Now that I have turned in my second game design, I am toying with a couple non-solitaire game ideas. What do people think of these subjects?

1. Paris, 1919- A card game of the Treaties that ended World War 1. 2-4 players would represent the concerns of England, France, Germany, and the United States on various issues. Hidden influence cards would shape other policies (i.e. China, the Kurds, Greeks, Serbians, Italians, Russians, Turks, etc.) Random event cards would force alterations of the status quo. Whoever has the most VPs for getting results closest to their often conflicting goals wins.

2. The Year of the Four Emperors- 4 players portray the four factions vying for control of the Roman Empire in the wake of Nero's death (Galba, Otho, Vitellius, and Vespasian). A system similar to "Kremlin" and "Junta" allows control of various legions and forces inside Rome to change alleigance and assist the players. The player who rules for the most months wins.

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Paris 1919: I've had some ideas along those lines, and it's definitely a topic that interests me. It's also a MASSIVE and complicated scope, and the true challenge will be to keep it compact and playable.

Y4Emperors: Very nice, but it's good to recall that much of the fun in Kremlin came from its humorous approach - despite the fact that it remains a darned good "simulation" of real events . . . even in the post Soviet era.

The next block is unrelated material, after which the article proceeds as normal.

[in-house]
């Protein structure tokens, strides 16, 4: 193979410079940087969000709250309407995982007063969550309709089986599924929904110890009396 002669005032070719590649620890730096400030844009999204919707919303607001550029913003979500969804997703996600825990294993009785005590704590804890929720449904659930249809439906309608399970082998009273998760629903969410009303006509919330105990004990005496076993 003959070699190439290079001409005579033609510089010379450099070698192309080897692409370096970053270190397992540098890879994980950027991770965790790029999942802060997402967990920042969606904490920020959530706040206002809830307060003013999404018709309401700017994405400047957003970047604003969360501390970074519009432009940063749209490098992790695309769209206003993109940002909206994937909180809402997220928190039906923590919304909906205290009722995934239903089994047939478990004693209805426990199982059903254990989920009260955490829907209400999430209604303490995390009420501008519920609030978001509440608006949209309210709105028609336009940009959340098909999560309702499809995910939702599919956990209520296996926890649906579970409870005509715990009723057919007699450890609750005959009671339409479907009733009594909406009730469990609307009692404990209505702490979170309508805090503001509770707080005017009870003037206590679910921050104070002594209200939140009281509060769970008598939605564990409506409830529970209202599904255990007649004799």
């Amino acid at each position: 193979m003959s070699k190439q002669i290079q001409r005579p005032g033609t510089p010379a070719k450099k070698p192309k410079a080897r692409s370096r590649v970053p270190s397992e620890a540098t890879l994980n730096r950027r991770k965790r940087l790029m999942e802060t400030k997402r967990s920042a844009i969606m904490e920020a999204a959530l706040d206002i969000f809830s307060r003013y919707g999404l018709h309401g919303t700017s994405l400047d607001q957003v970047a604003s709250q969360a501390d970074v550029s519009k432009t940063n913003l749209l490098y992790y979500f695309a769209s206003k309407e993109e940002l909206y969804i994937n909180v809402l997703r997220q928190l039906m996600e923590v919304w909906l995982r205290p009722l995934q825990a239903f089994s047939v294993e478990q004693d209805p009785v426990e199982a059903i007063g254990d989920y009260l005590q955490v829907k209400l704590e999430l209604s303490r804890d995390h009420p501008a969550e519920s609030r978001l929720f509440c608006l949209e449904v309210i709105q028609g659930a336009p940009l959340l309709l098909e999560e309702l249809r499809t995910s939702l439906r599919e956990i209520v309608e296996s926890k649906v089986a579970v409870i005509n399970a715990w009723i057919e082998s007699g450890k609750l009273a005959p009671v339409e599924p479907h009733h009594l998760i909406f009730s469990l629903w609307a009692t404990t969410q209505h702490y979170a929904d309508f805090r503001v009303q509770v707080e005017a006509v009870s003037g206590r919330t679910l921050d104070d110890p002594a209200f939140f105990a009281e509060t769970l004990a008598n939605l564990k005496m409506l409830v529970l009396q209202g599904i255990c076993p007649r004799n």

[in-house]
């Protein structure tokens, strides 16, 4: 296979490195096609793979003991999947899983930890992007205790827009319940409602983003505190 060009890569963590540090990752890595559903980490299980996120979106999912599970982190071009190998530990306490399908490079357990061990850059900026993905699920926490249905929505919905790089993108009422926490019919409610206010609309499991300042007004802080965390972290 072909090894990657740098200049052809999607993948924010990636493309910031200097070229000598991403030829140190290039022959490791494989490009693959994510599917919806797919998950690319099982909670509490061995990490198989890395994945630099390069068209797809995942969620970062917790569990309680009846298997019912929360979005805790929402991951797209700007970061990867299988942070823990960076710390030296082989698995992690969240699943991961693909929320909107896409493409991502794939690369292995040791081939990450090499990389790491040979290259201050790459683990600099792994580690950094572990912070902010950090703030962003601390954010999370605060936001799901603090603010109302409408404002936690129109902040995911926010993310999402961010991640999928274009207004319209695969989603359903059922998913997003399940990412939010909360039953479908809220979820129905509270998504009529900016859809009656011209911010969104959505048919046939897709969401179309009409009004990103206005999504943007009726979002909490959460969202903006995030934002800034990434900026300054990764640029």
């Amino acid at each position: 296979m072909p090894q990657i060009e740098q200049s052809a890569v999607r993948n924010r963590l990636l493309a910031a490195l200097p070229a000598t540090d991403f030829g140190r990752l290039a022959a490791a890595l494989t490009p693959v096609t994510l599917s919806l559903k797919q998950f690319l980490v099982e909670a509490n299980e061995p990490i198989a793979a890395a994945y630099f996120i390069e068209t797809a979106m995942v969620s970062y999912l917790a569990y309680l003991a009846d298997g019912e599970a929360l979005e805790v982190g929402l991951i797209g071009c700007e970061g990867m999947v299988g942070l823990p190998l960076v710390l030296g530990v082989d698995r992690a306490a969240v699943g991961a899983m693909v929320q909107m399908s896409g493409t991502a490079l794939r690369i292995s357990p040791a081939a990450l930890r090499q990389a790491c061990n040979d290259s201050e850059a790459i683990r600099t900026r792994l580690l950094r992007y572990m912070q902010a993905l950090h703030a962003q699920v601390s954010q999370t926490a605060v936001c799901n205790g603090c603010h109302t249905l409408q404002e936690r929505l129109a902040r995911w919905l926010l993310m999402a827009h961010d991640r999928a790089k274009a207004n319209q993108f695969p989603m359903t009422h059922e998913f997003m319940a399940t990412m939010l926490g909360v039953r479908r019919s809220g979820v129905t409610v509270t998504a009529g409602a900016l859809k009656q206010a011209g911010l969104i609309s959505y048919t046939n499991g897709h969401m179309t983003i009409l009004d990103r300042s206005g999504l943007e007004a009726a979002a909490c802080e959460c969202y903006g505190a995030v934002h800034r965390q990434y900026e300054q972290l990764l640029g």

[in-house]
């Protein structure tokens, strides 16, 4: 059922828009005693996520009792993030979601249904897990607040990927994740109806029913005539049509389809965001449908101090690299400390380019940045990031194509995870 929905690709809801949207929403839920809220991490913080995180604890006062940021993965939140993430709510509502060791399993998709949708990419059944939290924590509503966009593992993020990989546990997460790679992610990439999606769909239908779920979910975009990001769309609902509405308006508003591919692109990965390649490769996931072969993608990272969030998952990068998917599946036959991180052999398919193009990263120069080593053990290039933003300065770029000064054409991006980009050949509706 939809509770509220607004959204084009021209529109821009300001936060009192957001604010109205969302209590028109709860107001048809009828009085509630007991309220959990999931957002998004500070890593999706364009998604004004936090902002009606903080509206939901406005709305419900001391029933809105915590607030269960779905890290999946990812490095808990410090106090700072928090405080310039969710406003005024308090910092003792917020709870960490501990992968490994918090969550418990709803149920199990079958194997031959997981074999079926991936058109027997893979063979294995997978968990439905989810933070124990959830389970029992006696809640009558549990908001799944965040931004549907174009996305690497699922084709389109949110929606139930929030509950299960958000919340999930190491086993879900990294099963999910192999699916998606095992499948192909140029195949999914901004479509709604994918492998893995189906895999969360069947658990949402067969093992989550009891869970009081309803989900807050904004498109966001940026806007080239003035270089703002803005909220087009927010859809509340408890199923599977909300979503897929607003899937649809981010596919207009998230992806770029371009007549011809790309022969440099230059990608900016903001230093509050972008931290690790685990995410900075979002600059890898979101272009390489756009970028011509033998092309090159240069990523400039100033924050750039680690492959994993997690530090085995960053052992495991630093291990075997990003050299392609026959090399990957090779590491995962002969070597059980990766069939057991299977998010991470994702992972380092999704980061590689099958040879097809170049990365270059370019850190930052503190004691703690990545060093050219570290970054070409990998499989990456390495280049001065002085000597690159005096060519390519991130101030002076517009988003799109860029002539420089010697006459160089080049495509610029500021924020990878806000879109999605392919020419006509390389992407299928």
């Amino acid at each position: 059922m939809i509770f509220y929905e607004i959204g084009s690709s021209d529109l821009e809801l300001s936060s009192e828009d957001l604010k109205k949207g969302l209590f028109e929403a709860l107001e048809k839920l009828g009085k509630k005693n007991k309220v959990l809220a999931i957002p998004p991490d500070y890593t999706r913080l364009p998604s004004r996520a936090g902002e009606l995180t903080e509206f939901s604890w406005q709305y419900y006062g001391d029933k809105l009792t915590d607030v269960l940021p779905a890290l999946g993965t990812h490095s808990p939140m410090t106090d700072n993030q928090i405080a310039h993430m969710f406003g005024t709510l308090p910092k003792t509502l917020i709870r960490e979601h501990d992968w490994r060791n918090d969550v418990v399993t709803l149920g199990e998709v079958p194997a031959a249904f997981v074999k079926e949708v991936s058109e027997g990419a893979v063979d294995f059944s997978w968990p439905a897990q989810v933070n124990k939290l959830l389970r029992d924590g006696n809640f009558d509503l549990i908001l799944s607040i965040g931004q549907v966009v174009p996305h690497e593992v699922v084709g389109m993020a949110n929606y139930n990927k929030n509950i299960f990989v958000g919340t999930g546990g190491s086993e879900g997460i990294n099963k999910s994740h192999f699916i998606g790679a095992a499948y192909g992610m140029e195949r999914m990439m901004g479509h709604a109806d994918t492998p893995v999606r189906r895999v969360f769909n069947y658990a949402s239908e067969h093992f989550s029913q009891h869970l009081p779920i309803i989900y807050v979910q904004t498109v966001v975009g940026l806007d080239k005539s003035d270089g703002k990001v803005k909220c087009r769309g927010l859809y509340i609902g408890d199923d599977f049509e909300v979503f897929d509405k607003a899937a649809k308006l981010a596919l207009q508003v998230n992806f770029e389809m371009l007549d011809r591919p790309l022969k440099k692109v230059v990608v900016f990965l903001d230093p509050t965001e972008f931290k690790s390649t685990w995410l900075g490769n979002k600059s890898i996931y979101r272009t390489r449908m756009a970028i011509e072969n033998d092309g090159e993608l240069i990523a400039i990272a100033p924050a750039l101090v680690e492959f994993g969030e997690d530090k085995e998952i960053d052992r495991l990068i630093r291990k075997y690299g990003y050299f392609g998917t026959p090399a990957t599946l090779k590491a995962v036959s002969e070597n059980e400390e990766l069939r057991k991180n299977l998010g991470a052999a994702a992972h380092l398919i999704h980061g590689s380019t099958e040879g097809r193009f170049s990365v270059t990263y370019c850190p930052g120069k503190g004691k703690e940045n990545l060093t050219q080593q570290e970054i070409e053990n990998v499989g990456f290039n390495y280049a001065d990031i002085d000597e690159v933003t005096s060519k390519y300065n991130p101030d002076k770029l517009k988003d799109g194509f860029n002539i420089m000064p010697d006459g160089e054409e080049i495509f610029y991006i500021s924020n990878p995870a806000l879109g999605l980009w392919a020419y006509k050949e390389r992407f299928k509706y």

Thats a good point Hjalmar about Y4E. Part of the appeal of Kremlin and Junta were in terms of their comedic aspects and that's sorely lacking in terms of the First Century Roman Empire (unless I get Monty Python in on the gag). Regarding Paris, 1919, I have found that creative design of cards can reduce (or absorb) complexity and so I have some ideas along that line. Jim seemed pleased with the idea as well and education is always an ulterior aim.
Paris 1919 sounds like a game that I'd be VERY interested in using in a class.
Yes, Paris 1919 could be interesting, especially if you introduce conflicting parametres. Like, whatever you do there will be a price to pay. For example, You yield to Japanese demands to take over the "German" city of Tsingtao in China (which will give you the Japanese vote in other issues) but the price you will pay will be Chinese rage (which will increase Chinese demands of relinguishing the extraterritorial rights of foreigners there). If you have several scales which will affect each other, it will make a great game.
Sounds a little more complicated than my ideas on the game. The way I envision it is that a player may secretly have Chinese interests in their portfolio, yielding them a point or two if Tsingtao is given to China. The German player wants to retain it and someone else, having Japan, might want it to go to Nippon. People have limited "political points", so they can't fight over every issue, but you can gain a sense of what aims are in play behind the scenes by how they influence events. A little like "Origins of World War 2" with some secretive elements and random strategems and events that throw off the best laid plans.
Be sure to return here and describe the game thoroughly as soon as you start working on it :-)
Well, as I have finished off "Soviet Dawn", I've turned my attention to this. Right now, the focus has been historical research and keeping track of the issues and interests involved in the negotiations. Got to do some playtesting for Joe Miranda's Zulus on the Ramparts first, but it'll get done.

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